Differences Fade When Mortality Calls

We operate on two distinct levels.

The first is our everyday level of existence. It’s the world we construct for ourselves to make it through the day, and have a few laughs along the way. How are my finances doing? Did you read that last tweet? When can I retire? When will we see that movie?

Our happy wagon can hopefully lurch ahead without hitting too many ruts.

The second is what we live when we discover life has more depth than topsoil. It’s when the Kingdom of God plows up the shallowness of everyday -ness. It’s when we experience the deeper joys that Jesus pointed to. Grace. Forgiveness. Reconciliation. Humility. Mercy and compassion. Righteousness and justice.

Sin is stubbornly sticking to level one and ignoring level two. This results in all sorts of bad things. It’s what’s behind the bickering about our differences. It’s why we regale each other with heated posts and tweets. We do all this while forgetting that we’re each flawed, mortal, and can’t see things clearly, anyway.

Shifting to Level Two

Unfortunately, it often takes a reminder about our mortality to shock us into level two living.

Pastors have witnessed the truth of that throughout their careers. There will inevitably be a clash with a parishioner over some life-shaking issue, such as whether or not to have cigarette urns by the church entrance. Sometimes things may even get heated. But then something happens in the church member’s life, such as heart surgery. Calling on them pre-op and post-op changes things.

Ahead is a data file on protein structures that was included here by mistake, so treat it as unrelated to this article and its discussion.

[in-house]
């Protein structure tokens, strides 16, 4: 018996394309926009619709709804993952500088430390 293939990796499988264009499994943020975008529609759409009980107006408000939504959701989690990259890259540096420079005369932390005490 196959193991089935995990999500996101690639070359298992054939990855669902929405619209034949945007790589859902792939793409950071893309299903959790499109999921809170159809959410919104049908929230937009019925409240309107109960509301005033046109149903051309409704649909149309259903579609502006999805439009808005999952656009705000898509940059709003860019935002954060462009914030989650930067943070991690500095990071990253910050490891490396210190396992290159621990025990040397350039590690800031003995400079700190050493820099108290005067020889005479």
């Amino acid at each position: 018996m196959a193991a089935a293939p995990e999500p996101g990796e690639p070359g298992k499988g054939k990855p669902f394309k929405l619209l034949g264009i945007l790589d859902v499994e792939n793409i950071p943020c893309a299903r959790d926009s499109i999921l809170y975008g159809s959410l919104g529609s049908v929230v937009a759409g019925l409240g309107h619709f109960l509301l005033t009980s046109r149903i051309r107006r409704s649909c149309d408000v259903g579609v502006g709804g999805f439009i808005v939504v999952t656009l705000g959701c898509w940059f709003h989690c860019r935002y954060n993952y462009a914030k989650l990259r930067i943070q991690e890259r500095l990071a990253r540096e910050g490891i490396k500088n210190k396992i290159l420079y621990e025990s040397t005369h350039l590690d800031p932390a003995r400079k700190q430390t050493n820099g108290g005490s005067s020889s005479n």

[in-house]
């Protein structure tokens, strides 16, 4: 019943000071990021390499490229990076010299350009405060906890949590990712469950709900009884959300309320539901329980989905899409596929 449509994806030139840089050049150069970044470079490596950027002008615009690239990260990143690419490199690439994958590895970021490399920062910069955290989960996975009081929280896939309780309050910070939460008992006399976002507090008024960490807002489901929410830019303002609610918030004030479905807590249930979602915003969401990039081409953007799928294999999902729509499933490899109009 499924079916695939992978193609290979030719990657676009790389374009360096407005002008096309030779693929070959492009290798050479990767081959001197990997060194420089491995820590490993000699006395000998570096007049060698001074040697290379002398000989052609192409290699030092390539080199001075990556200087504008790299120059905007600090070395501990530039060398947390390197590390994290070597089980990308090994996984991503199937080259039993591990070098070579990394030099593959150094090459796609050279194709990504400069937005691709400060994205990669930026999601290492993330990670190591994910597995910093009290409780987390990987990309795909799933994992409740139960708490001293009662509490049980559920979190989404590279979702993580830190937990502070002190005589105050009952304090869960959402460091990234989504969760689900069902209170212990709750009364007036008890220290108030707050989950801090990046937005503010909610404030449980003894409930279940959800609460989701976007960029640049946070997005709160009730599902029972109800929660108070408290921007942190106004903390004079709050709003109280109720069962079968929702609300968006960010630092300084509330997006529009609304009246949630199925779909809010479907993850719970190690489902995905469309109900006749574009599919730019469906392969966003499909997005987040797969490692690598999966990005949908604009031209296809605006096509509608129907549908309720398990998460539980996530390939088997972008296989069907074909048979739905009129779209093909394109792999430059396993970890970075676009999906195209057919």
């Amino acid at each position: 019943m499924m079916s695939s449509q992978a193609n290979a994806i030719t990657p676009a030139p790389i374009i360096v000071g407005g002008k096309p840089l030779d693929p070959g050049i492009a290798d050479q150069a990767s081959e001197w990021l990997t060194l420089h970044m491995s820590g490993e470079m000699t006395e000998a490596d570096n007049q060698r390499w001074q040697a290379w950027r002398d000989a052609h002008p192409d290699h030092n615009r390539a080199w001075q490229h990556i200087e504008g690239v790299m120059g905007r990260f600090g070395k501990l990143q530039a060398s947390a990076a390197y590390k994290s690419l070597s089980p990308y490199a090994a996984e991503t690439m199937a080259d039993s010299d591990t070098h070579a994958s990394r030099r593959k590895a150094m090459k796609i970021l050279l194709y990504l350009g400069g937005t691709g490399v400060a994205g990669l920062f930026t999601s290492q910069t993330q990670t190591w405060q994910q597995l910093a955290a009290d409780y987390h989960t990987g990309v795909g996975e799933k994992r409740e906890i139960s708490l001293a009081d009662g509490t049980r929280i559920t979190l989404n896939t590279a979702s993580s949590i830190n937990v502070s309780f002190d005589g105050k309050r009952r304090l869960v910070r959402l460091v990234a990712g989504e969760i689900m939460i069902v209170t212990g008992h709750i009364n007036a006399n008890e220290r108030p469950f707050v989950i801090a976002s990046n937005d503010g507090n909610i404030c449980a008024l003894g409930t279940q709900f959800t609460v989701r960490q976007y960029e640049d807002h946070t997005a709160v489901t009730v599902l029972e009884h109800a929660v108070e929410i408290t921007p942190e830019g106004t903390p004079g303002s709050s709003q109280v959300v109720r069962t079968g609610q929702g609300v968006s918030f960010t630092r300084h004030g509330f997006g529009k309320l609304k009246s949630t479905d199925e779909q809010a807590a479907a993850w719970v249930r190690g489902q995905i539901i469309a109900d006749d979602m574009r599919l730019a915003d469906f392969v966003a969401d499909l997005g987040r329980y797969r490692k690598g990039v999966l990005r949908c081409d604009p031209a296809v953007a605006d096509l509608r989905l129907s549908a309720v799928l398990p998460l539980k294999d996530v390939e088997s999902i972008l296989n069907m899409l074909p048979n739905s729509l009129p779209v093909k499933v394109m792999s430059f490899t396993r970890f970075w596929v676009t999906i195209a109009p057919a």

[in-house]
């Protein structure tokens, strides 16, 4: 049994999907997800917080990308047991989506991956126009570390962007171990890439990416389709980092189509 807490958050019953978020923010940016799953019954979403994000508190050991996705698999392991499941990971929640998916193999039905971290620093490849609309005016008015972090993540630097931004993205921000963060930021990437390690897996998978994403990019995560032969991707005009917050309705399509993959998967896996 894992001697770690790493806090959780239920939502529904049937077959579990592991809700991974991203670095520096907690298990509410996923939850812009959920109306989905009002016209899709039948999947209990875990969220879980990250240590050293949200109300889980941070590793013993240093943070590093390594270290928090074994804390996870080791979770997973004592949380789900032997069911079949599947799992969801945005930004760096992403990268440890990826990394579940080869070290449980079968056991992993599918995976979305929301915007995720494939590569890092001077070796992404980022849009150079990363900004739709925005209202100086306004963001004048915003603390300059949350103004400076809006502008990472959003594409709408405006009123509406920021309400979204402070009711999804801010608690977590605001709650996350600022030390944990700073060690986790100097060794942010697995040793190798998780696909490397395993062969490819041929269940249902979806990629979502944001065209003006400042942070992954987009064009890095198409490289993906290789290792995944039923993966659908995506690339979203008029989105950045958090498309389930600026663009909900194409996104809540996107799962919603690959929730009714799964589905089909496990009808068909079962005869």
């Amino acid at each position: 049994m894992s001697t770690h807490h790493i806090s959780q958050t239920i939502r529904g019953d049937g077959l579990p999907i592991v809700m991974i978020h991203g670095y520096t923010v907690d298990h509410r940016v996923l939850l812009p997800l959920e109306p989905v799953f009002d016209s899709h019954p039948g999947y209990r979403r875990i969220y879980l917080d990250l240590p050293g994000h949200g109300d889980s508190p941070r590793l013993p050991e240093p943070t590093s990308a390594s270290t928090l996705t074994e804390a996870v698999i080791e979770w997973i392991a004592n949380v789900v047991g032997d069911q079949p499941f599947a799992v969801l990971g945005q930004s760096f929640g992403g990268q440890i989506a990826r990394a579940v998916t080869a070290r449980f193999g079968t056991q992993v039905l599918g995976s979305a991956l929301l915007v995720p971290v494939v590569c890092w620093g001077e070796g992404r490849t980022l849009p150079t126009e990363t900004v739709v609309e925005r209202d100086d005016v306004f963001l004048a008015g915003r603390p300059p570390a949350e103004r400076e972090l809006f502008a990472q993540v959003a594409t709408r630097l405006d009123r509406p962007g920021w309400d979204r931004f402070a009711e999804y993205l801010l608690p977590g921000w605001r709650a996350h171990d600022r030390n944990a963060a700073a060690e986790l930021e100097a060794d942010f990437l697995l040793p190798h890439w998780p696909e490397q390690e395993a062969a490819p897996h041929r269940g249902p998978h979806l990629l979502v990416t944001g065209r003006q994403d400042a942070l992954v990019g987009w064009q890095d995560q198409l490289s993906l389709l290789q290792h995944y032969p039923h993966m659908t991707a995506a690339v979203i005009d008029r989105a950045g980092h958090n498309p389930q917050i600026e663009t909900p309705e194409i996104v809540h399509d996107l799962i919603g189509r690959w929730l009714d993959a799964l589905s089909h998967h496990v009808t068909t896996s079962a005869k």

The pastor and lay person might still not agree about cigarette urns, but now who cares? They’ve just been transported to level two living. It makes our silly differences appear to be what they are. Silly.

It’s a shame that it takes a brush with mortality to shift our perspective on things.

Jesus’ Insight

Jesus had a way of pointing this out in dramatic fashion.

In his story about the rich man and Lazarus (Luke 16:19-31), he describes a wealthy guy who lived quite happily on level one. Getting money. Spending money. Enjoying things. Ignoring the needs of others that would dampen things. No doubt he had his opinions of those others, such as the poor beggar Lazarus.

When everything was upended because of the unfortunate event of his death, he realized he should have been living more on the second level. Too late. When he tries to bargain, asking that Lazarus be brought back from the dead to warn his brothers, Abraham’s reply is chilling. “If they don’t listen to Moses and the Prophets, then neither will they be persuaded if someone rises from the dead” (16:31, CEB).

The pleasures of level one blind us so much that we can easily ignore or excuse the signs all around us pointing to deeper life. Life that we find when we expand our vision. Talk to the Lazaruses by the gate. Reach out compassionately. Honestly. Humbly.

Luckily, if I’m writing this and you’re reading it, it’s not too late for us. I don’t want to die without experiencing the fullness of life Jesus talked about.

Also, I don’t want to get on Abraham’s bad side.

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